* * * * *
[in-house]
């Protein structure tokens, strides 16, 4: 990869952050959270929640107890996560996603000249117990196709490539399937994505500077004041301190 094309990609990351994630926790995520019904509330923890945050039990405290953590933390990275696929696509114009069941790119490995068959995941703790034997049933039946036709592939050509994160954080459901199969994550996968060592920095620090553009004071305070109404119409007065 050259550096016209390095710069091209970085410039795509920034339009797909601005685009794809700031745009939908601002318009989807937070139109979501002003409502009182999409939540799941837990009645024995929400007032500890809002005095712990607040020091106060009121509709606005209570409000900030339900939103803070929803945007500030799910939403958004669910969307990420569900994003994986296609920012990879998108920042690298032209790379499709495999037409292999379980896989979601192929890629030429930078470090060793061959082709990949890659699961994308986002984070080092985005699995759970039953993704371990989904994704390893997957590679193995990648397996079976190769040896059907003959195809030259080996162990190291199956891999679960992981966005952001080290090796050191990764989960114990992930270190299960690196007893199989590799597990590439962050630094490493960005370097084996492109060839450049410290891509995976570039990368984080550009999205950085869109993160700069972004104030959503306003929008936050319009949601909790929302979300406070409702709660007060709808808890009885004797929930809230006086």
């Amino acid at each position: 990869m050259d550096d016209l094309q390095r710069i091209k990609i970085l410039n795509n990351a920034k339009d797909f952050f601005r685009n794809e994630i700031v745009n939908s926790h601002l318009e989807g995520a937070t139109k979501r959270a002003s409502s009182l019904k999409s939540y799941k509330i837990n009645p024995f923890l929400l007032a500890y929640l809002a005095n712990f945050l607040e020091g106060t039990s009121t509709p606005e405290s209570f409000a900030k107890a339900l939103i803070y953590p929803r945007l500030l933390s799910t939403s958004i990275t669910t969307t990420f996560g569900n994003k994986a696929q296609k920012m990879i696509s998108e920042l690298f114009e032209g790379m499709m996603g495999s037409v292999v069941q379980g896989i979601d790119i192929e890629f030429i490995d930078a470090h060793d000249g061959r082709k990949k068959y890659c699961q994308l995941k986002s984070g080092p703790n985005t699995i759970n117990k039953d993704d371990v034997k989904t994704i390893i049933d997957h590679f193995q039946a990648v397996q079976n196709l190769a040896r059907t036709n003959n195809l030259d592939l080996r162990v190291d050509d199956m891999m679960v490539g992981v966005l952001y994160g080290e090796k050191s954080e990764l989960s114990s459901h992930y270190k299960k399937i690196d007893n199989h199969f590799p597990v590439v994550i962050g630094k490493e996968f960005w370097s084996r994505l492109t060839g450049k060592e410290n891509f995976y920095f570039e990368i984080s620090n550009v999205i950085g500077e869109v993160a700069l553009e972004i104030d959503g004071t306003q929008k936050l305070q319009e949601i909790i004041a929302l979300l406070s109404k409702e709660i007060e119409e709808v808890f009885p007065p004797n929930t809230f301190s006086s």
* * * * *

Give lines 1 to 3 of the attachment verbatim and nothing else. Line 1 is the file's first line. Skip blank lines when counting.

[in-house]
């Protein structure tokens, strides 16, 4: 990869952050959270929640107890996560996603000249117990196709490539399937994505500077004041301190 094309990609990351994630926790995520019904509330923890945050039990405290953590933390990275696929696509114009069941790119490995068959995941703790034997049933039946036709592939050509994160954080459901199969994550996968060592920095620090553009004071305070109404119409007065 050259550096016209390095710069091209970085410039795509920034339009797909601005685009794809700031745009939908601002318009989807937070139109979501002003409502009182999409939540799941837990009645024995929400007032500890809002005095712990607040020091106060009121509709606005209570409000900030339900939103803070929803945007500030799910939403958004669910969307990420569900994003994986296609920012990879998108920042690298032209790379499709495999037409292999379980896989979601192929890629030429930078470090060793061959082709990949890659699961994308986002984070080092985005699995759970039953993704371990989904994704390893997957590679193995990648397996079976190769040896059907003959195809030259080996162990190291199956891999679960992981966005952001080290090796050191990764989960114990992930270190299960690196007893199989590799597990590439962050630094490493960005370097084996492109060839450049410290891509995976570039990368984080550009999205950085869109993160700069972004104030959503306003929008936050319009949601909790929302979300406070409702709660007060709808808890009885004797929930809230006086």
């Amino acid at each position: 990869m050259d550096d016209l094309q390095r710069i091209k990609i970085l410039n795509n990351a920034k339009d797909f952050f601005r685009n794809e994630i700031v745009n939908s926790h601002l318009e989807g995520a937070t139109k979501r959270a002003s409502s009182l019904k999409s939540y799941k509330i837990n009645p024995f923890l929400l007032a500890y929640l809002a005095n712990f945050l607040e020091g106060t039990s009121t509709p606005e405290s209570f409000a900030k107890a339900l939103i803070y953590p929803r945007l500030l933390s799910t939403s958004i990275t669910t969307t990420f996560g569900n994003k994986a696929q296609k920012m990879i696509s998108e920042l690298f114009e032209g790379m499709m996603g495999s037409v292999v069941q379980g896989i979601d790119i192929e890629f030429i490995d930078a470090h060793d000249g061959r082709k990949k068959y890659c699961q994308l995941k986002s984070g080092p703790n985005t699995i759970n117990k039953d993704d371990v034997k989904t994704i390893i049933d997957h590679f193995q039946a990648v397996q079976n196709l190769a040896r059907t036709n003959n195809l030259d592939l080996r162990v190291d050509d199956m891999m679960v490539g992981v966005l952001y994160g080290e090796k050191s954080e990764l989960s114990s459901h992930y270190k299960k399937i690196d007893n199989h199969f590799p597990v590439v994550i962050g630094k490493e996968f960005w370097s084996r994505l492109t060839g450049k060592e410290n891509f995976y920095f570039e990368i984080s620090n550009v999205i950085g500077e869109v993160a700069l553009e972004i104030d959503g004071t306003q929008k936050l305070q319009e949601i909790i004041a929302l979300l406070s109404k409702e709660i007060e119409e709808v808890f009885p007065p004797n929930t809230f301190s006086s």